The Irish government has approved the forensic excavation of the site of a former mother and babies home.
A mass grave was found at the former home in Tuam in Co Galway last year.
Ireland’s Children’s Minister Katherine Zappone announced there will be a forensic excavation and recovery of the human remains, as well as a forensic analysis of any recovered remains and, where possible, identification and respectful reburial.
A commission was set up following allegations that around 800 infants were buried in a septic tank at the former home for unmarried mothers.
Ms Zappone described it as a “day filled with emotion”.
“It is only by taking the right actions now can we truly demonstrate ourcompassion and commitment to work towards justice, truth and healing for what happened in our past and, most especially, for those who were previously abandoned.” @KZapponeTDpic.twitter.com/os7O0joyI1
— MerrionStreet.ie (@merrionstreet) October 23, 2018
The excavation can only happen after legislation is passed by the Irish parliament to deal specially with the project, which is expected to cost between six million and 13 million euro.
Ms Zappone explained that the bespoke legislation was needed to provide “specific lawful authority” to carry out the excavation of the site.
A group of Government officials and experts are expected to meet in the next two weeks to examine how to put the legislation in place.
Between 1925 and 1961 around 800 infants were thought to have been buried in a septic tank at the home in Tuam, around 20 miles from Galway.
The actions to be taken include:
– A phased approach to the forensic excavation and recovery of the juvenile human remains;
– The use of systematic on-site ground-truthing and text excavations to effectively locate potential burials;
– The forensic analysis of any recovered remains and, where possible, individualisation and identification;
– Arrangements for respectful reburial and memorialisation and the appropriate conservation of the site.
Ms Zappone described the Government’s approach as “reasonable and rooted in profound empathy”.
“The initial work on site will focus on the remains known to be within the series of chambers identified by the commission of investigation,” she added.
“Let me clear and let there be no doubt that every effort will be made to locate and recover all of the remains from the site.
“It is a day filled with emotion. Since confirmation that the site contains the remains of children, my officials and I have been grappling with how to ensure how we respond appropriately.”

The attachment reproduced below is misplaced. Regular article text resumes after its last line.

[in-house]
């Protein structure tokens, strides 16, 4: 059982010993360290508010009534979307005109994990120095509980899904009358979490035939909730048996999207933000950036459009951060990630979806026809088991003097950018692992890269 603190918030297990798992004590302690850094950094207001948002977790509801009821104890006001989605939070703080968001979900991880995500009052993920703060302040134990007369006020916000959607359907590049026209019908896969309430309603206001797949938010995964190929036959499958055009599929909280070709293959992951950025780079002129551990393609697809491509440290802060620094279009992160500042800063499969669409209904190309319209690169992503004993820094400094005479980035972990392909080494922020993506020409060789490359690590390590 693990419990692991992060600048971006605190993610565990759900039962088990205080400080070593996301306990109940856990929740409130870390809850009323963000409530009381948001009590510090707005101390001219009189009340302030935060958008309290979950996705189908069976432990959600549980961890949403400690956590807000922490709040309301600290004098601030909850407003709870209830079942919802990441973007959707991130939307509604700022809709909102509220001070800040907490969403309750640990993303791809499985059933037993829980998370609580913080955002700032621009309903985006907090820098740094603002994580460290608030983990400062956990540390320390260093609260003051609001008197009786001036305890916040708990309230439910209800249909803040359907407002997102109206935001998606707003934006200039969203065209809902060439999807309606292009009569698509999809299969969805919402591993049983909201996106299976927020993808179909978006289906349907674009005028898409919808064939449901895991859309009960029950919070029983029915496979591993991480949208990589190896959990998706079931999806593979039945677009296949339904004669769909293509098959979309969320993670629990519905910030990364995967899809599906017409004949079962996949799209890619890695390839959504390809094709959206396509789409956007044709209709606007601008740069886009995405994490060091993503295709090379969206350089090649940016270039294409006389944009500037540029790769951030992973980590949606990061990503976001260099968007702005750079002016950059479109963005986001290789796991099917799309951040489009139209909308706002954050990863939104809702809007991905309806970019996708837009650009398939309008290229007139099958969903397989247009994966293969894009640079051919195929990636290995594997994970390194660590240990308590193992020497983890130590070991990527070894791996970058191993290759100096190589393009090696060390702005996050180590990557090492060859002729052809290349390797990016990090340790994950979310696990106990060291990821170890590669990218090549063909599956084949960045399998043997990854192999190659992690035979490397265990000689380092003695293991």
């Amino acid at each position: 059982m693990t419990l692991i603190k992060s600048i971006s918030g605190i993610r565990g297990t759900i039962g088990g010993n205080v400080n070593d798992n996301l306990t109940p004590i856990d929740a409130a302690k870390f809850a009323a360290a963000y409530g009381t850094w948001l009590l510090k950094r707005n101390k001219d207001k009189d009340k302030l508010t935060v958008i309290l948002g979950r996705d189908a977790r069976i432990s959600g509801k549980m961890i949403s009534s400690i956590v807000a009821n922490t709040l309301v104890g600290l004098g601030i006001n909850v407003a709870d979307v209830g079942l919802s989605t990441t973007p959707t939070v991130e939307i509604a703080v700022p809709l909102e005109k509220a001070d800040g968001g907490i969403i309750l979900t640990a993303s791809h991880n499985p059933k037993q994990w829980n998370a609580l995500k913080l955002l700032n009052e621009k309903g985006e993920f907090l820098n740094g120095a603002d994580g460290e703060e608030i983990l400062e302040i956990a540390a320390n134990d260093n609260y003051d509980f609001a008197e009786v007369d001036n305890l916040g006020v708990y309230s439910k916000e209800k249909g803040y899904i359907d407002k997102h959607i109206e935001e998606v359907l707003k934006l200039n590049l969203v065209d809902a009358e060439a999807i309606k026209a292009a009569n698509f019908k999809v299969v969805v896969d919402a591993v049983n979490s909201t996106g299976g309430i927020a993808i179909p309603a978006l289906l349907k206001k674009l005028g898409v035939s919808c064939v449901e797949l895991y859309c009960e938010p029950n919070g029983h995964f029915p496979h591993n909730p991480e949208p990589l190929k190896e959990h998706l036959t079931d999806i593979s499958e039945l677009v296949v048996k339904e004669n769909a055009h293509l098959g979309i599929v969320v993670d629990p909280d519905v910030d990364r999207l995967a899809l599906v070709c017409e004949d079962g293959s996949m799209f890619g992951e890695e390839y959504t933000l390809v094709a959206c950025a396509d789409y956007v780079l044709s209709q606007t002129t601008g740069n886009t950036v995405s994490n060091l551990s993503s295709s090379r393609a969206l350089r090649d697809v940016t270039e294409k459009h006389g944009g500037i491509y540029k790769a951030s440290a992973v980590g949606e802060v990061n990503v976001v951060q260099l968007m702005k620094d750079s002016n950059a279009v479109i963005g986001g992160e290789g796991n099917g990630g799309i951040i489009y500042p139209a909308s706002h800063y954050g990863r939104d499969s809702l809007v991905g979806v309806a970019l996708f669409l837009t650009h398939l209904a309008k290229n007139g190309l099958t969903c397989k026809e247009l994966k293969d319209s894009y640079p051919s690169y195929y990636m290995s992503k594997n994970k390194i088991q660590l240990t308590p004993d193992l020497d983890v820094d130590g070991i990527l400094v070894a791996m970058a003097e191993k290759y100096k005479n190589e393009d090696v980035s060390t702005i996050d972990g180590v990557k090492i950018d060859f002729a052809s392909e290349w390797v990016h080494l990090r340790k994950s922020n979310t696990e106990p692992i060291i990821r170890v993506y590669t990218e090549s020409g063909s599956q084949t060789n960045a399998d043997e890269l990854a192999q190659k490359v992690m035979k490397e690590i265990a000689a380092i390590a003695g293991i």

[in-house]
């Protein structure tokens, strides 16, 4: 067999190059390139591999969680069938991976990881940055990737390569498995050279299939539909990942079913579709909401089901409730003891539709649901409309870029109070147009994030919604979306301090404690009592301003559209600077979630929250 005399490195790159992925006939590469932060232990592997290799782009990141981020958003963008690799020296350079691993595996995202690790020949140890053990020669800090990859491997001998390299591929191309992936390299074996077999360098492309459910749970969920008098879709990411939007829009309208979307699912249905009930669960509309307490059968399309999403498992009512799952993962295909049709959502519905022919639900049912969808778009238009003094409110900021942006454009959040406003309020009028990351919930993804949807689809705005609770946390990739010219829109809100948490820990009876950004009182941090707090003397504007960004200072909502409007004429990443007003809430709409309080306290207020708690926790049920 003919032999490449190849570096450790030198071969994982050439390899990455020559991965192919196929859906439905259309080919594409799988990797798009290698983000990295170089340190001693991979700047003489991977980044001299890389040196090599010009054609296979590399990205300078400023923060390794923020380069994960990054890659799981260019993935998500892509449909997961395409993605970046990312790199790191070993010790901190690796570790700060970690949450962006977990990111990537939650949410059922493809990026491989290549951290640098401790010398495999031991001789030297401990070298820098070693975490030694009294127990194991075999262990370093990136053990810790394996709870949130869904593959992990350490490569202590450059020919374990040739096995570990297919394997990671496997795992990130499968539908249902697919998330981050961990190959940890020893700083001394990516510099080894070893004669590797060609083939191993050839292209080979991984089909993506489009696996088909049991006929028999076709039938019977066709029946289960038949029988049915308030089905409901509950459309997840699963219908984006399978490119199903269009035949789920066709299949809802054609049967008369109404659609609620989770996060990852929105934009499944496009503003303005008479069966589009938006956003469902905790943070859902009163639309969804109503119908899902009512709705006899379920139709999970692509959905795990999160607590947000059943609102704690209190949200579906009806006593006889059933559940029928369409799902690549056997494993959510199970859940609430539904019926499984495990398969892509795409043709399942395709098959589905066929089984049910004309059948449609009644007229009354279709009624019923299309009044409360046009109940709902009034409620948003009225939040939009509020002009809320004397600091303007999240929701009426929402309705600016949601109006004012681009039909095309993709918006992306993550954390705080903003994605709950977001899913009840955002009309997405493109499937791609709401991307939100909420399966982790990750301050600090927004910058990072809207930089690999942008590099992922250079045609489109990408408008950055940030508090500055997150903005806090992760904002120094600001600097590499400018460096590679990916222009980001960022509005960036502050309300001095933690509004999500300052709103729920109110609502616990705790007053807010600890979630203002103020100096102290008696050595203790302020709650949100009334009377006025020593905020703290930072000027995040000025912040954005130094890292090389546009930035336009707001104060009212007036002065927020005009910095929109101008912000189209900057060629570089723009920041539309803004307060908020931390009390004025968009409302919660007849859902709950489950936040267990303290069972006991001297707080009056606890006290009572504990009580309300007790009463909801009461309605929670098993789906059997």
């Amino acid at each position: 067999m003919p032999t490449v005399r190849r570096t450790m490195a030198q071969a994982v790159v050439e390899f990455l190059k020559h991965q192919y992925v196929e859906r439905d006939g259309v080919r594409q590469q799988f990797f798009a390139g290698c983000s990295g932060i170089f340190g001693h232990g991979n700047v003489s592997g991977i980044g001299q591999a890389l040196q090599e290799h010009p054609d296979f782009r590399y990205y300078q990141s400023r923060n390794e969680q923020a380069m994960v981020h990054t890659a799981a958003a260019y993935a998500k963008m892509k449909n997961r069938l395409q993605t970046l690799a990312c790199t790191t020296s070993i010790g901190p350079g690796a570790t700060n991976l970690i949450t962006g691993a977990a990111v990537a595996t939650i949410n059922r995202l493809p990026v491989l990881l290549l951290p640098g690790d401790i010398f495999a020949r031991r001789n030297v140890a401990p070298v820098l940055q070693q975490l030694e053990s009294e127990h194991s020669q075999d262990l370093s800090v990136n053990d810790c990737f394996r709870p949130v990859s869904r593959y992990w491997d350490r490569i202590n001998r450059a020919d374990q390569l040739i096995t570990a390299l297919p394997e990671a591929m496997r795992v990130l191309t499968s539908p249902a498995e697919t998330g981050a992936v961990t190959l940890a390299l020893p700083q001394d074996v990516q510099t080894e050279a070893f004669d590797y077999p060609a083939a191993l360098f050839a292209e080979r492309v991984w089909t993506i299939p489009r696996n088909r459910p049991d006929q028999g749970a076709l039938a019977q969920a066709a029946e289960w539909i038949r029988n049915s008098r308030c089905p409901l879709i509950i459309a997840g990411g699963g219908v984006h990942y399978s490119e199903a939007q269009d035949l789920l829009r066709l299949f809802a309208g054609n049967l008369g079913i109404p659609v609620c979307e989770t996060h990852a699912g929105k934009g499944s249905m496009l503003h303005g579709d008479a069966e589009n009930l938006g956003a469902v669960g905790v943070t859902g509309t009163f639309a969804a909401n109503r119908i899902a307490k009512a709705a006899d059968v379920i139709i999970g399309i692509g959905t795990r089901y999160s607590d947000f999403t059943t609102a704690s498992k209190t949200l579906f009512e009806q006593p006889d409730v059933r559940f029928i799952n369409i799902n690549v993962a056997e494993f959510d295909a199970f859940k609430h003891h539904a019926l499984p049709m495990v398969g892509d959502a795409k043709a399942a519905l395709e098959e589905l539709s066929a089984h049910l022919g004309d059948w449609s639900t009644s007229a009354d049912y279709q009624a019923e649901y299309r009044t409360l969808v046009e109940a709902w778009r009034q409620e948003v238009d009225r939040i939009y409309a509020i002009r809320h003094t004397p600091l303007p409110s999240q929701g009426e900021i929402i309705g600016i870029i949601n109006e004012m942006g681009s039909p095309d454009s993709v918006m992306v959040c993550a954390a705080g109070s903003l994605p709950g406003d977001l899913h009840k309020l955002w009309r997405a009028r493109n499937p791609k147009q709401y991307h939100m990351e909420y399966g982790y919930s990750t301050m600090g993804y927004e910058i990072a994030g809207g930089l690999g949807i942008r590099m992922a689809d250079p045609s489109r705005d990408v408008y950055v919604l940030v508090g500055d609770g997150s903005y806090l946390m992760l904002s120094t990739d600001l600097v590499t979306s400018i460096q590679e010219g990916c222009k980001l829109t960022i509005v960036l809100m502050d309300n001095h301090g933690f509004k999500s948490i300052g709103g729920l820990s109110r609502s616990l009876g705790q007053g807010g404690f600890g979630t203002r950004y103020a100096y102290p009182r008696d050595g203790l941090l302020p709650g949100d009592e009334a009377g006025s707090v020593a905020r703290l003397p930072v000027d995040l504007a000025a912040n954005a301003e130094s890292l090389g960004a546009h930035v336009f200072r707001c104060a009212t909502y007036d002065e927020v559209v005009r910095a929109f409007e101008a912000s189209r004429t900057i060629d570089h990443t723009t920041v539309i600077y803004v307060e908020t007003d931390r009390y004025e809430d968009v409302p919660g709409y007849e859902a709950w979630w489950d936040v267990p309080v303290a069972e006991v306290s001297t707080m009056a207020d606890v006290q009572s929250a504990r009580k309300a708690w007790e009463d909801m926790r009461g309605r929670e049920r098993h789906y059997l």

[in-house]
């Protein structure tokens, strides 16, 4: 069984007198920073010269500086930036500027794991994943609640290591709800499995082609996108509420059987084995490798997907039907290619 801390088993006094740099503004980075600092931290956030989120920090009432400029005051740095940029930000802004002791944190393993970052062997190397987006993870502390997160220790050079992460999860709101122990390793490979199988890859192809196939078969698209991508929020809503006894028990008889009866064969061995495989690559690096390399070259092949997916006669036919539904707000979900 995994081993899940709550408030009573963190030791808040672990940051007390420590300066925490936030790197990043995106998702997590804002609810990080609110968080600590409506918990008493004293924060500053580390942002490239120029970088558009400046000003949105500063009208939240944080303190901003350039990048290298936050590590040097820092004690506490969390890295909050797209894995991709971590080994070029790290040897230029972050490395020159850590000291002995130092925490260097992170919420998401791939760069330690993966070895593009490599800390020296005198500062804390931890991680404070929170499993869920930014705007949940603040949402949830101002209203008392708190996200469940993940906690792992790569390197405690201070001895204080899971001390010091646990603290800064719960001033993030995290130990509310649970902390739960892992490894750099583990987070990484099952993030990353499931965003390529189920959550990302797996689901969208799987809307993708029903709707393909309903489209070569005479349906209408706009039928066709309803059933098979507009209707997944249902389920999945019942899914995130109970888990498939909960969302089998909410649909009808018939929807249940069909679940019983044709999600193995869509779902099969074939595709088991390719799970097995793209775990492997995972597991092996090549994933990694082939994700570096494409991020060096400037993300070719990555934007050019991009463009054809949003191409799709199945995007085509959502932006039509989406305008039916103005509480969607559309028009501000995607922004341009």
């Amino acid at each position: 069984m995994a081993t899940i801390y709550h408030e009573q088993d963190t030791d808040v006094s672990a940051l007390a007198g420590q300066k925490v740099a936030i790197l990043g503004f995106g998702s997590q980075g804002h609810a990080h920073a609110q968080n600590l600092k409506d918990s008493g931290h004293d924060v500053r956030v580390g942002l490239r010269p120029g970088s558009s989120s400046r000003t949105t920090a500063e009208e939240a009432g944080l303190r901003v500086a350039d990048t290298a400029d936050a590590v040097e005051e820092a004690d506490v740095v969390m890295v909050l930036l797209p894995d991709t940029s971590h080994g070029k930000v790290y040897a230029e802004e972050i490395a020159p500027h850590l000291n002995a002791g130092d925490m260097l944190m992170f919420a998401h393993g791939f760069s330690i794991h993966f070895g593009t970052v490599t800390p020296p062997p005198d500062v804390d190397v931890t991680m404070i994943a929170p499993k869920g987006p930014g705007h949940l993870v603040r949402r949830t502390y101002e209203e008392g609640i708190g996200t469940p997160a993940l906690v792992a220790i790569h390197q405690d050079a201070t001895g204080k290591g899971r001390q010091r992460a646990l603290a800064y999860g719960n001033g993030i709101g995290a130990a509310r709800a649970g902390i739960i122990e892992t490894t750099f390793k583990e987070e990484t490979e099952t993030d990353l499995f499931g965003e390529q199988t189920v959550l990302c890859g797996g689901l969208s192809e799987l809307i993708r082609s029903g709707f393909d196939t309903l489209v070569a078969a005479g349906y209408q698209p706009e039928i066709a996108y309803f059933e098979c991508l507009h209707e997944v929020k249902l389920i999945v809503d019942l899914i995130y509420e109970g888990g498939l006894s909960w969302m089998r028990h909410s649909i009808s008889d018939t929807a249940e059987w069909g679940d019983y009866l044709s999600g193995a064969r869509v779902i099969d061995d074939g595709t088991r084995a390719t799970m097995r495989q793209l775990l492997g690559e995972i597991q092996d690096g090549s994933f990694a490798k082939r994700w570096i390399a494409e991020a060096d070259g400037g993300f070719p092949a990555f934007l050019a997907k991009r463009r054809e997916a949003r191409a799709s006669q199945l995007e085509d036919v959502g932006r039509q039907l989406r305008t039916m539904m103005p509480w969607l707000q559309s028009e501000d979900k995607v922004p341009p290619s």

The Bon Secours sisters, who ran the home until it closed in 1961, have offered a fixed sum of 2.5 million euro towards the costs, which Ms Zappone said was not a settlement.
Niamh McCullagh, a forensic archaeologist, said that estimating the number of remains “is difficult” but added there was “perhaps more than 100” at the site.
Ms Zappone said DNA testing will be carried out to identify the remains and that a pilot process will be undertaken on a small number of remains on the site.
Ms McCullagh added that retrieving DNA is “complex and challenging” because of the age of the juvenile remains.
“The fact that the government has decided to initiate a forensic protocol for recovery of these remains will assist towards trying to establish individualisation and identification but in terms of whether DNA is going to actually be possible, to say with certainty is simply not possible at this point”, Ms McCullagh added.
Ms Zappone said: “The personal testimonies of those connected to the mother and baby home will live with me forever.
“Lost children, lost sisters and lost brothers. The impact on families and individuals is devastating and we owe it to the strength and the passion and the courage of those who spoke up and broke the silence to act now.”
She also stated that what happened in Tuam was part of pattern of injustice that “we cannot overcome unless we acknowledge it”.
“We must look not just at the actions of the church or religious orders, we must examine and accept the role of the State and wider society,” she added.
Ms Zappone described it as an “unprecedented piece of work” adding that they do not know if they can identify all the remains.
She also said she has not heard from Pope Francis after raising the issue with the pontiff during his visit to Ireland in August but added that she is certain that the Vatican is aware of what she announced on Tuesday.
Dr Geoffrey Shannon, National Child Protection Rapporteur, who published a report into the mother and baby home, said: “I expressed the view that we need to have regard to the distress and anguish of family members.
“Family members have human rights that need to be respected and vindicated.”
James Gibbs, of the Department of Children and Youth Affairs, said that any evidence of criminal matters that emerge during the process will be dealt with by Garda.